Subject: [Amps] suppressors
> Here is a point I've never seen discussed , anywhere, and I've often
> wondered about it !!
> what reason is there for a specific value of resistor in a
> parasitic suppressor. ?? I have seen 50 ohms, 100 ohms, and two 50 ohms in
> parallel.. ! Is there a valid reason for using any particular value ?? over
> the years it seems that 50 ohms was the usual value, but today I found in
> the amp I'm working on , a 100 ohm, two watt unit.
> Any answers out there ??? thanks !
> carl / kz5ca
Rich, Tom, et al will probably jump on this topic with both feet.
They will furnish the technical side, I'm sure, but the practical,
layman's side is this:
In the early days of glass tubes, the internal elements, leads length
to the pins, etc. created an "oscillation condition" as Eimac calls it.
Each choice of tube, layout, and operating parameters required a
different design of the parasitic suppressor to tame each particular
beast. Most parasitic oscillations took place back then far below 100 mhz,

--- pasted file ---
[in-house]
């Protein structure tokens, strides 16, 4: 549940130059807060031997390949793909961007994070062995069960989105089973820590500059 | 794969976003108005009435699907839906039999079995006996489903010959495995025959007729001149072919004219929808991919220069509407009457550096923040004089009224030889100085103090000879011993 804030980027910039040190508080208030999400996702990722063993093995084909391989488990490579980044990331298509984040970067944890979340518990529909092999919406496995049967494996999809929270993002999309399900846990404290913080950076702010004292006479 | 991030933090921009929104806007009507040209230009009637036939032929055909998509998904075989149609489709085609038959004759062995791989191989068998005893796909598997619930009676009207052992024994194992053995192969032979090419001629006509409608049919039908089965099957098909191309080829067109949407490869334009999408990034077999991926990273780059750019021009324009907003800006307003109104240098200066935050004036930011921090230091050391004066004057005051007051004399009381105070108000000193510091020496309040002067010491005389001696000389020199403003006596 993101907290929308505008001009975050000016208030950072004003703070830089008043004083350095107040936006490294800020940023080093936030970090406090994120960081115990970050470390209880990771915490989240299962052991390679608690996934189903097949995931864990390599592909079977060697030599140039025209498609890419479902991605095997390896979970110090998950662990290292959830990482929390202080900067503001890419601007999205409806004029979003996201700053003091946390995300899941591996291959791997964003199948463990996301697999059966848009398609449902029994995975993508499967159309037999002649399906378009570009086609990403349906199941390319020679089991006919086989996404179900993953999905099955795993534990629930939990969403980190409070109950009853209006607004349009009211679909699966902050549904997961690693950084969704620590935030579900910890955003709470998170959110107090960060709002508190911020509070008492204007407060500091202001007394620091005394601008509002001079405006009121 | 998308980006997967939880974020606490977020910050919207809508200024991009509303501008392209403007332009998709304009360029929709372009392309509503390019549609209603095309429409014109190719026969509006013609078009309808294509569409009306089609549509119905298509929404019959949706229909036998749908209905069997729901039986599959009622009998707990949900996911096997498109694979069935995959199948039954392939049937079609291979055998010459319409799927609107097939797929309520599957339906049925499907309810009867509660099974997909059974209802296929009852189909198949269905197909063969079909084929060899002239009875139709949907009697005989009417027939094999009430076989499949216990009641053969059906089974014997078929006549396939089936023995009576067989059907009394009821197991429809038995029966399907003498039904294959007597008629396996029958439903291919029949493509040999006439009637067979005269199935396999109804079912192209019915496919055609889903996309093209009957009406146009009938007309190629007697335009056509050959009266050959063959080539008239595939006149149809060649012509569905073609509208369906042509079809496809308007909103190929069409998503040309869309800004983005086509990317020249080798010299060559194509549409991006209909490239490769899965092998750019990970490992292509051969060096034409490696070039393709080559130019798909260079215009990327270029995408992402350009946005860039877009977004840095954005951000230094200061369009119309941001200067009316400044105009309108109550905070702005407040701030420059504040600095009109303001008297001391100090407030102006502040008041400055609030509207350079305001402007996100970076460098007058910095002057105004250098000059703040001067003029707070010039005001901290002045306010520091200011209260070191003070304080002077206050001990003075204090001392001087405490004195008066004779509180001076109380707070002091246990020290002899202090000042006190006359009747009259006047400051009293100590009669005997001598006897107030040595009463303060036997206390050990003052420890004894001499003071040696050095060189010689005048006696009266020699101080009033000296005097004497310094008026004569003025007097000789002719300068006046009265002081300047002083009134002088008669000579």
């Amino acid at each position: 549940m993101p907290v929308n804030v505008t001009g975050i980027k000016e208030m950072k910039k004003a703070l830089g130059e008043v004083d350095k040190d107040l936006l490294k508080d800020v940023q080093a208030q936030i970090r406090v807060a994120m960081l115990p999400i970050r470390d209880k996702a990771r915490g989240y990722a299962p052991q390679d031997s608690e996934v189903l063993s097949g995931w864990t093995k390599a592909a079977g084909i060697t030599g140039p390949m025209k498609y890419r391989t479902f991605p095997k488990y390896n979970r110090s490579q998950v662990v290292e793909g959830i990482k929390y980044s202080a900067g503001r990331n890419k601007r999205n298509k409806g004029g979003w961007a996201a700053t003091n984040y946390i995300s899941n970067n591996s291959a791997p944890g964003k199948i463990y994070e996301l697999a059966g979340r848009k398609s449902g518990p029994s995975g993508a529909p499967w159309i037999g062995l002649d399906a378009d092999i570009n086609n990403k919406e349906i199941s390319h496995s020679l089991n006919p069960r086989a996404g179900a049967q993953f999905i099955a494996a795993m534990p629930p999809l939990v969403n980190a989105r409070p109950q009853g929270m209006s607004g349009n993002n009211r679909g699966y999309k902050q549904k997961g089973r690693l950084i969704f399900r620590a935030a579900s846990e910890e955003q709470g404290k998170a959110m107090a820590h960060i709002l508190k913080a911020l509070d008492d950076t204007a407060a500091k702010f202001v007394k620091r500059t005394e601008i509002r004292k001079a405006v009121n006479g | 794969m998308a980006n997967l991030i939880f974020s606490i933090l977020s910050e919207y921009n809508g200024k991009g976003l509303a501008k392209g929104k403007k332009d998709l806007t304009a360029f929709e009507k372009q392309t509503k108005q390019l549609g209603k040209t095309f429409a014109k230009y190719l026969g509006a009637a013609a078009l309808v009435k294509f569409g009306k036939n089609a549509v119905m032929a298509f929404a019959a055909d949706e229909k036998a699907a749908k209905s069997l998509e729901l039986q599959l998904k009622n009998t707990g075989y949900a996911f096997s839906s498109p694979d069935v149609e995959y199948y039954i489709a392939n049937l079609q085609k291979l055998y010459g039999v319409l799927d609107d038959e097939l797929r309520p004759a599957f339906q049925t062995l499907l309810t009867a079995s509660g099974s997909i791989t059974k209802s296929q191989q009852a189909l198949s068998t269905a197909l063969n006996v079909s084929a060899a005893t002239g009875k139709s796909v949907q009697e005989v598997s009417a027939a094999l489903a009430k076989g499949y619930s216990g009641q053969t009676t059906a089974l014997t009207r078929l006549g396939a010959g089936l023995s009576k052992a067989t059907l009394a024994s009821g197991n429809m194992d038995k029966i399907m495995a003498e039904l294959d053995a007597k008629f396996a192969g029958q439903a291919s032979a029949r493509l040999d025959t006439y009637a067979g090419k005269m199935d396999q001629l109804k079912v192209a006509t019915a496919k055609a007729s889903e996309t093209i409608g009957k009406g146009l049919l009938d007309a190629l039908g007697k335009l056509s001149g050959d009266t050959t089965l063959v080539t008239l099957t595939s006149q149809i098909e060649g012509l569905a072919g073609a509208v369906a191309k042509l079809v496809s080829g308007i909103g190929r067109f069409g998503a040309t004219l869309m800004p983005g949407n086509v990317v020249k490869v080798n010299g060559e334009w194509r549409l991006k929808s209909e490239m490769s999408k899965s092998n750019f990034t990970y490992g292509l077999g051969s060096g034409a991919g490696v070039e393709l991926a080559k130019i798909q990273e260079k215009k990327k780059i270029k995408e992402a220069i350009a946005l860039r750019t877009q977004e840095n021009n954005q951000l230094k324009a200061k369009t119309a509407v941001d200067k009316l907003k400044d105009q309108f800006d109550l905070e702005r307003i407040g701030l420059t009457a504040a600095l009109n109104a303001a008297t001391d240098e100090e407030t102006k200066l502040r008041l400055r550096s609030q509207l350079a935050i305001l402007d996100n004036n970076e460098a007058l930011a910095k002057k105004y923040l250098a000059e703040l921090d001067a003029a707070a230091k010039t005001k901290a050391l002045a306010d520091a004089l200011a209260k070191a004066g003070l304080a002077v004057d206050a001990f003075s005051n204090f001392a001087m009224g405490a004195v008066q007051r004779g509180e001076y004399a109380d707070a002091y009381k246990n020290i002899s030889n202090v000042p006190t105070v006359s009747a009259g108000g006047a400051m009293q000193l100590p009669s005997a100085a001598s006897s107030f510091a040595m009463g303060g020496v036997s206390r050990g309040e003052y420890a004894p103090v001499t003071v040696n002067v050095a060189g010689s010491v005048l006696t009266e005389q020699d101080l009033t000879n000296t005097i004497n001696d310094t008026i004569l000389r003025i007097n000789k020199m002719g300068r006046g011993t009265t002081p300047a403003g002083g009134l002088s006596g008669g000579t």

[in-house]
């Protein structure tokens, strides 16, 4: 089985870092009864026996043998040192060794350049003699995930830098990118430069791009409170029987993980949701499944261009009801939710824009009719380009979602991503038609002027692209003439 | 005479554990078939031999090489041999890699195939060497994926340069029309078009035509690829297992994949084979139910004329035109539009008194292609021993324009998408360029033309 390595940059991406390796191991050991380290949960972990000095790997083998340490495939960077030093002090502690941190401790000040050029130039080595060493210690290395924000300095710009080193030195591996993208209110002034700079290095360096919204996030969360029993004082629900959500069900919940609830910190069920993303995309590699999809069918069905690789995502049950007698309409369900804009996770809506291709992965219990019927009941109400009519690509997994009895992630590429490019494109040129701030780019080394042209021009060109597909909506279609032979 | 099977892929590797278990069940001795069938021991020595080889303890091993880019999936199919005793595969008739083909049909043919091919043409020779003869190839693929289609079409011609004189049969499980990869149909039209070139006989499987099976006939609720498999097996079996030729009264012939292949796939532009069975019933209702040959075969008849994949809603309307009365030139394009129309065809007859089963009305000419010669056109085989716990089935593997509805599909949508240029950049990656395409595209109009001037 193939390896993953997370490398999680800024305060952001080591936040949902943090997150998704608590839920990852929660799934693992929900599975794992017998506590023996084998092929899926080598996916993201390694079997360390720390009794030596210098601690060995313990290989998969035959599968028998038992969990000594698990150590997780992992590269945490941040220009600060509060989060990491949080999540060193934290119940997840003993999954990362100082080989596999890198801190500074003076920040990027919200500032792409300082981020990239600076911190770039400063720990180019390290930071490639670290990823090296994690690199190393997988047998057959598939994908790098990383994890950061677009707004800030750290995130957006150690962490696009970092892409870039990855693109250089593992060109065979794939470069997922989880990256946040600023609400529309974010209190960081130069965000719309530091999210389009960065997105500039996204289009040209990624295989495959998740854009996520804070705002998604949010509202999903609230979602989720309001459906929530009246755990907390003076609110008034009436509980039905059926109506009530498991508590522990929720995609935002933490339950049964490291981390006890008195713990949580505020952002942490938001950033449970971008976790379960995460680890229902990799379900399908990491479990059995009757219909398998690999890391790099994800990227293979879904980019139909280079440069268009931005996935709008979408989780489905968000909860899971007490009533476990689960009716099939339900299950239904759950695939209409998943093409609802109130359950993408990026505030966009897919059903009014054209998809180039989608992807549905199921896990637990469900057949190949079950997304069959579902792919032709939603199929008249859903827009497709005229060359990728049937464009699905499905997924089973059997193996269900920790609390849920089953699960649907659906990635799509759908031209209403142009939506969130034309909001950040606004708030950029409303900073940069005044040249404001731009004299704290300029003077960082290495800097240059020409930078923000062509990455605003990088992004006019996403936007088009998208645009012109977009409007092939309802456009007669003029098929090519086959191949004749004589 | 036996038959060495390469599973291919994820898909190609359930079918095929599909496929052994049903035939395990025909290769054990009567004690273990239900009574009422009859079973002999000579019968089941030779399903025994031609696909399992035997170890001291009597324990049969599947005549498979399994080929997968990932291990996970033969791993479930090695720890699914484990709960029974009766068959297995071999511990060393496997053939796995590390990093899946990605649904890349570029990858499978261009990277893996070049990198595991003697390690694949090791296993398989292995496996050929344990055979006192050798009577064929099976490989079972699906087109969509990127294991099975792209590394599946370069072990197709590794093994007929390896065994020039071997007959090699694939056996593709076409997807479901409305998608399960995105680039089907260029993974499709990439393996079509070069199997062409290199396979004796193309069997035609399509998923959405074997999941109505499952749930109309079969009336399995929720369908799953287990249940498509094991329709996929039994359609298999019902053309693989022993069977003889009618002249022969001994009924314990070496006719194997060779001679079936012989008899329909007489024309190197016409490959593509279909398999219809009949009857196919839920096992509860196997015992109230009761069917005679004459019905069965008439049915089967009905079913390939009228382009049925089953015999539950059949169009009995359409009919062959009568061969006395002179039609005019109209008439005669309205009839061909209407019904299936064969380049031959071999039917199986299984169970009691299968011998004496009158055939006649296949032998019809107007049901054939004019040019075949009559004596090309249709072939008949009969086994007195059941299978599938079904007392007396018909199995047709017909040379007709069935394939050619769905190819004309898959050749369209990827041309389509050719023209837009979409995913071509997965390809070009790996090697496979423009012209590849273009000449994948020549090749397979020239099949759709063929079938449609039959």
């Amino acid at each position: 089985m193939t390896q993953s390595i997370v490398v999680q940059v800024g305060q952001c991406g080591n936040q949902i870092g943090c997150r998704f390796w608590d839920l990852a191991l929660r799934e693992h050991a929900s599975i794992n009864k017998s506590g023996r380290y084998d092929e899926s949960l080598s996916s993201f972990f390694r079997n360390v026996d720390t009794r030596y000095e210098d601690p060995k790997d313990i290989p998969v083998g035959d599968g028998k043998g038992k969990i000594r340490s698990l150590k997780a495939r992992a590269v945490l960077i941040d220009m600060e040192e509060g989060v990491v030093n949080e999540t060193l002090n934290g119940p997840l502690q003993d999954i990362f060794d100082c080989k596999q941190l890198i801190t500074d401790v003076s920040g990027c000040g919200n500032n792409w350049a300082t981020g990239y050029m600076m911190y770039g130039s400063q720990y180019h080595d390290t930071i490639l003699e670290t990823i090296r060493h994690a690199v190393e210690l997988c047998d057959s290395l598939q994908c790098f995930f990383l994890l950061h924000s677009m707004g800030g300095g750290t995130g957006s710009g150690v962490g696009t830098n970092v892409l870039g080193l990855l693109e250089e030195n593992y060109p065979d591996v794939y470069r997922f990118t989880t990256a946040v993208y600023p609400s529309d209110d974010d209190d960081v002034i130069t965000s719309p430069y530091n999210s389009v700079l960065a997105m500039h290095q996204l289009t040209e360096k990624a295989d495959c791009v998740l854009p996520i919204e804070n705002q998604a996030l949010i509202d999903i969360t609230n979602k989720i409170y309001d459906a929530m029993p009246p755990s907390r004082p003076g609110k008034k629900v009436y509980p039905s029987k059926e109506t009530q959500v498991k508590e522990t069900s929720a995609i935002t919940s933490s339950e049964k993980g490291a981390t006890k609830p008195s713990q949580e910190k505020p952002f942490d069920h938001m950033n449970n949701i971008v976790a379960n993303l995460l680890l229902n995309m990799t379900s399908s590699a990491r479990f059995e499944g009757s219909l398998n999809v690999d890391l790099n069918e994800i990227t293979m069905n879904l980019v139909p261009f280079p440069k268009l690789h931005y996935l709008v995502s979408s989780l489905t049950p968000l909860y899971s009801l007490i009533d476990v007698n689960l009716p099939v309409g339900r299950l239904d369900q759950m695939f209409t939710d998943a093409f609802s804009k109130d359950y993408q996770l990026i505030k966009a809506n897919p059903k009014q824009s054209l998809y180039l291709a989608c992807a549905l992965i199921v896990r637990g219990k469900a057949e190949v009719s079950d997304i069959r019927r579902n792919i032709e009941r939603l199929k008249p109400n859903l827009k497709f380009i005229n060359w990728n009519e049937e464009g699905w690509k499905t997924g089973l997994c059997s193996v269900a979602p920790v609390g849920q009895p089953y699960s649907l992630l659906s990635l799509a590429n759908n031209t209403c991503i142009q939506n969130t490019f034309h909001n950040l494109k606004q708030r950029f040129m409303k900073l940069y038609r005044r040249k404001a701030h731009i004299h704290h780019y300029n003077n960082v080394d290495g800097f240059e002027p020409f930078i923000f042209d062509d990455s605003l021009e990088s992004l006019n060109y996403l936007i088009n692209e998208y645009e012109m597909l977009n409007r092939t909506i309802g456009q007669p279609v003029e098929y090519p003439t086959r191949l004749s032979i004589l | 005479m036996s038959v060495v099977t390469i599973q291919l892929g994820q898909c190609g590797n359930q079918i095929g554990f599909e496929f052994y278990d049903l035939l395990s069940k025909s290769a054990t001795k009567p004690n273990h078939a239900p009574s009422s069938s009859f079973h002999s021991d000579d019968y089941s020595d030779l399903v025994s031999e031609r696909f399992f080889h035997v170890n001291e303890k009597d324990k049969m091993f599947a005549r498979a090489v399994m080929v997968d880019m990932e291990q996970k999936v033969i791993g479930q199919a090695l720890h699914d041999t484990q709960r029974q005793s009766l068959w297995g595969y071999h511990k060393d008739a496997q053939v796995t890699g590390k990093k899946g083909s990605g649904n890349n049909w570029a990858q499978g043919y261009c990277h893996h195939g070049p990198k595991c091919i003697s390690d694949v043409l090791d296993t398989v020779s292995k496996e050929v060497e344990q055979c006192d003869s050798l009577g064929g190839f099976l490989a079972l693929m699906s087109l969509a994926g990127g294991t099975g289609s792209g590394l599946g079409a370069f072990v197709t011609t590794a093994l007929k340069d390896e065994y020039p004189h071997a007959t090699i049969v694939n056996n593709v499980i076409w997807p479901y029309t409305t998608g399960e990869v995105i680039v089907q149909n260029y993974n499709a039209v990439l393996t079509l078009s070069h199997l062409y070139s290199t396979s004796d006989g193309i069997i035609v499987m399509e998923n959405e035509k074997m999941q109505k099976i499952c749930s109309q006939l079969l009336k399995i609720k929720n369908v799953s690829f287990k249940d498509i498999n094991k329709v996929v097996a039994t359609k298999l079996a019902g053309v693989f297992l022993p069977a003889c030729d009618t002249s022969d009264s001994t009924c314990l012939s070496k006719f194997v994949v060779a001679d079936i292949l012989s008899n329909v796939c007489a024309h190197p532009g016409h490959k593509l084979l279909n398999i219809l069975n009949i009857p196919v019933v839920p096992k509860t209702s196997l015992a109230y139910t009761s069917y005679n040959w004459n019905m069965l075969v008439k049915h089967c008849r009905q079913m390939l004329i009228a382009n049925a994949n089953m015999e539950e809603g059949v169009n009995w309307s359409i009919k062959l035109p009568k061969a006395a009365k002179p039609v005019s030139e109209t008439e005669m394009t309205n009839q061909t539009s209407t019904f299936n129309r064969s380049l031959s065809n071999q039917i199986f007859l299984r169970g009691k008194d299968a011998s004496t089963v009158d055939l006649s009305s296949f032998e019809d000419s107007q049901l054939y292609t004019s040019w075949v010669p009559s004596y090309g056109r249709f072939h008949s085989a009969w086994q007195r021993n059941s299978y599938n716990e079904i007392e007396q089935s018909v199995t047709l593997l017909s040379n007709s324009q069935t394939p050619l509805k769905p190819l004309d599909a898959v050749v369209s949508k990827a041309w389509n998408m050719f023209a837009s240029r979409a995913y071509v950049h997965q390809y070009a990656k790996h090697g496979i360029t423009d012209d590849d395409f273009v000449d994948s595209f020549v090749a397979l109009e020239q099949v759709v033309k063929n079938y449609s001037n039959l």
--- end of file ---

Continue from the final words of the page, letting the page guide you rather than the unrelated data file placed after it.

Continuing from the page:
as the old tubes had very little gain above that region. The "cut-and-try"
idea of the early amp builder, I suppose, was to build a device that had
enough ohms in the resistor to do the job, but not so many as to self-
destruct when operating in the 20-30 mhz area. As tube envelopes became
shorter and shorter, and vhf/uhf gain came into the picture, suppressors
were designed with less R and less L so that they would do their job at
a higher frequency. The modern ceramic tubes took it a step further,
with some amp designs getting away with just copper straps or no
suppression at all.
The suppressor that Eimac sold and used in their 4-1000A amps
(yes-Varian made a line of 2X 4-1000A RF generators and other
products) consisted of a 25 watt 120 ohm Globar resistor with 2 turns
of 1/8" silver plated copper tubing around it. It always made me chuckle
when 4-1000A construction articles appeared in ham publications with
2 watt carbon resistors and #12 wire; these would crispy-critter on 10 meters
in short order. (been there, done that!)
The bottom line is that one cannot look under the hood on an amp
at the local radio emporium, or copy an article in a magazine and
expect 100% good results. There are many variables involved. That
is why we have never seen formulas and charts published for making
suppressors like we do with tank circuits. There will never be a "one size
fits all," or a plug-and-play suppressor for all occasions.